We wanted to put some information together to allow you to make an informed choice regarding vaccination for your pet.
A titre test is a blood test that can show whether your pet has antibodies for a particular illness.
Titre testing can be used to determine the effectiveness of a vaccine or the presence of any natural immunity towards disease.
Therefore the presence of antibodies to a particular illness may suggest that your pet is immune to that illness.
Unfortunately things are not that simple and whilst a titre test can show antibodies for certain illnesses it may not be useful in determining true immunity (the bodies ability to defend itself against that illness).
There are two different types of immunity in our patients – antibody immunity (measured by titre testing) and cell immunity (which is not measured by titre testing). The two types of immunity are believed to normally correlate but it is not clear how much.
This means that the presence of antibodies, or their absence, may not necessarily tell us if your pet will or will not get a disease.
To complicate things still further titre tests are not 100% reliable and there are many different tests available on the market. It is possible to get false negative results (where the test says your pet has less antibodies than it actually does) and false positive results (where the test says your pet has more antibodies than it actually does). False positive results can lead you to believe that your dog has antibody protection against disease that it doesn’t have.
As a UK veterinary practice we believe that vaccination against the core diseases (canine parvovirus, distemper, canine hepatitis and leptospirosis for dogs; feline panleukopenia virus, feline herpes virus and feline calicivirus) and non core diseases (including kennel cough and feline leukaemia virus) protects your pet and the wider animal population by minimising the chances infectious disease has to infect new victims.
We strongly advise that puppies and kittens are given their initial vaccines when they are young as the immunity they get from mum starts to drop as they get older and needs a boost. This initial vaccine course comprises of two vaccines given 2 – 4 weeks apart for dogs and 3-4 weeks apart for cats, followed by their first ‘booster’ when they are just over a year old.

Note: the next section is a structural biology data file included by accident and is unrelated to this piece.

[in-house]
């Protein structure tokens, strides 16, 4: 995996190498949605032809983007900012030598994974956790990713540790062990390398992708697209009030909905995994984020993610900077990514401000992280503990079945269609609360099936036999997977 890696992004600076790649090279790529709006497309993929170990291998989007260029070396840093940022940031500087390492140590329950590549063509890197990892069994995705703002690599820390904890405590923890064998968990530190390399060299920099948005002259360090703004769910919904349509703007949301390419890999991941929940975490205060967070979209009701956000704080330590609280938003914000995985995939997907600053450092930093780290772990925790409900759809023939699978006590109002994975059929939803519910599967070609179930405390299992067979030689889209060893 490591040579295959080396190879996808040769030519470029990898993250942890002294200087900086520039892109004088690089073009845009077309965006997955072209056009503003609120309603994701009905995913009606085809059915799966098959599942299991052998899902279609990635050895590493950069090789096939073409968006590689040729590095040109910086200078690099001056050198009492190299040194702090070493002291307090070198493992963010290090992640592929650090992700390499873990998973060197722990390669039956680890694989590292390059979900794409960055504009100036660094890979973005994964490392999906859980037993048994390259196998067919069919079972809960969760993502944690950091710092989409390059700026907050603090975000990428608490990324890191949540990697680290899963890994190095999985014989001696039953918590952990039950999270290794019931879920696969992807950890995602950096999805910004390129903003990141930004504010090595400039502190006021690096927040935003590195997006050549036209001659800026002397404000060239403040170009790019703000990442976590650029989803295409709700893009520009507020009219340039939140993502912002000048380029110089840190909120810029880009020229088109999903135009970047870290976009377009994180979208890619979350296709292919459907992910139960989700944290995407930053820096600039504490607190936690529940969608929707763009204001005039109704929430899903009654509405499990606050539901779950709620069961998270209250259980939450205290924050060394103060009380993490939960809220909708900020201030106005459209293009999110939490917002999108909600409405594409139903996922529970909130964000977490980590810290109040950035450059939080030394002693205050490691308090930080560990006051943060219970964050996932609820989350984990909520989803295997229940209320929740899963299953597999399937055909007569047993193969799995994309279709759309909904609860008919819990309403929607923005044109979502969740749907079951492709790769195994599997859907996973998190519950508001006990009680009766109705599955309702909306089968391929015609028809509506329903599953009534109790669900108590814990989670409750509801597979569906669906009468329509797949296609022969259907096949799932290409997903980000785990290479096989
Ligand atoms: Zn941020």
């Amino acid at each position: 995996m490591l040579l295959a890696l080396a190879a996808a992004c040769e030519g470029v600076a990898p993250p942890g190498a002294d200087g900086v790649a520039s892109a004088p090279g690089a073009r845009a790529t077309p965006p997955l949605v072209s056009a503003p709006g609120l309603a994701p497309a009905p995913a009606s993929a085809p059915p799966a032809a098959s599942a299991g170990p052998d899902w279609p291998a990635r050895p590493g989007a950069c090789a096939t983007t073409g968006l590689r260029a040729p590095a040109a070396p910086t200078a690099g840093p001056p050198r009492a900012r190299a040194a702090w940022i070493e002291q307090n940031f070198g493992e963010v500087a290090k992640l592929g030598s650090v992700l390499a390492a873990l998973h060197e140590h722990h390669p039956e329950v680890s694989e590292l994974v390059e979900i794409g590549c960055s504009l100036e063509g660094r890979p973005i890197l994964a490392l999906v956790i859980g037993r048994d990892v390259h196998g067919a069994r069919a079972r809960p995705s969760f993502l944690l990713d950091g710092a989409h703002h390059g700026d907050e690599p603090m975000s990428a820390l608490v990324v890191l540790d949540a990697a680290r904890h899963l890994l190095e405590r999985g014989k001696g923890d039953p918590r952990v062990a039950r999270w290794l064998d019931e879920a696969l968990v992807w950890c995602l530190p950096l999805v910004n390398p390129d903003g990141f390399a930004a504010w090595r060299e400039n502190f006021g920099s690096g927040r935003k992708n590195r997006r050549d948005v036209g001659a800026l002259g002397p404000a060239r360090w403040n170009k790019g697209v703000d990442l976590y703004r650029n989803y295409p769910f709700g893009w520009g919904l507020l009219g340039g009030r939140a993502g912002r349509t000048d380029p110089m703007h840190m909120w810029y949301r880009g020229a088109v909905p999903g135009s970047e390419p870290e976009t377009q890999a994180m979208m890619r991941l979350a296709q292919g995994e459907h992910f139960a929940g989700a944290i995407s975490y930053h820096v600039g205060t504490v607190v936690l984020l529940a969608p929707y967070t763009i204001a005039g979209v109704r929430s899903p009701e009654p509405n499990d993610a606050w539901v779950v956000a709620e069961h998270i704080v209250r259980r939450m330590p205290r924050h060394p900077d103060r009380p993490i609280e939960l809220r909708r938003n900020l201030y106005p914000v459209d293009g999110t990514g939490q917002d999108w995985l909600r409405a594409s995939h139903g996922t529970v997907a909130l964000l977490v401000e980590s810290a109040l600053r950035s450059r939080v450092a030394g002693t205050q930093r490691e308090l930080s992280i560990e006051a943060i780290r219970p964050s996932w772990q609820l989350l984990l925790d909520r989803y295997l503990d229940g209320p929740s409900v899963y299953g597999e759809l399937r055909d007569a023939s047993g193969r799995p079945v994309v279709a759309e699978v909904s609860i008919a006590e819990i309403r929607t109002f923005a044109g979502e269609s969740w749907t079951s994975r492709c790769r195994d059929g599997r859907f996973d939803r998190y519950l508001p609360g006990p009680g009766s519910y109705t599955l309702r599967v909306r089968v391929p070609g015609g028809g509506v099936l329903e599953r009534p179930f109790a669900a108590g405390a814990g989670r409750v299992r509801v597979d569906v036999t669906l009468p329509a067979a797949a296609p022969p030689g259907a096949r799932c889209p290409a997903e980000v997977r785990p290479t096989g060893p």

The protection from the leptospirosis vaccination does not last a long time and it is for this reason we recommend yearly vaccination against this disease. We know that the immunity for the other diseases does last longer and it is because of this knowledge that we vaccinate against parvovirus, hepatitis, and distemper every 3rd year.
We advised that you vaccinate against kennel cough if your dog is socially active – if it meets other dogs in kennels, doggy day care or out on walks or if it walks on areas that other dogs also enjoy.
For our feline friends the use of vaccinations and the length of their immunity is an area under much investigation and study currently.
We can also vaccinate against Rabies if your pet is travelling abroad and this is a legal requirement.
If you would rather we titre test your pet to check their antibody levels to canine parvovirus, hepatitis and distemper before they receive their vaccine please let us know and we can arrange to take a blood sample and run the test.
All of our vets are more than happy to discuss our vaccination protocols and provide you with any information you may need to make an informed choice that is right for your pet and your family.
It is important to note that some establishments (such as boarding kennels, catteries or doggy day care providers) will not accept your pet unless they have a full vaccine history in line with manufacturer guidelines. Pet insurance companies may refuse cover or reject a claim relating to an illness that could have been prevented by vaccination.
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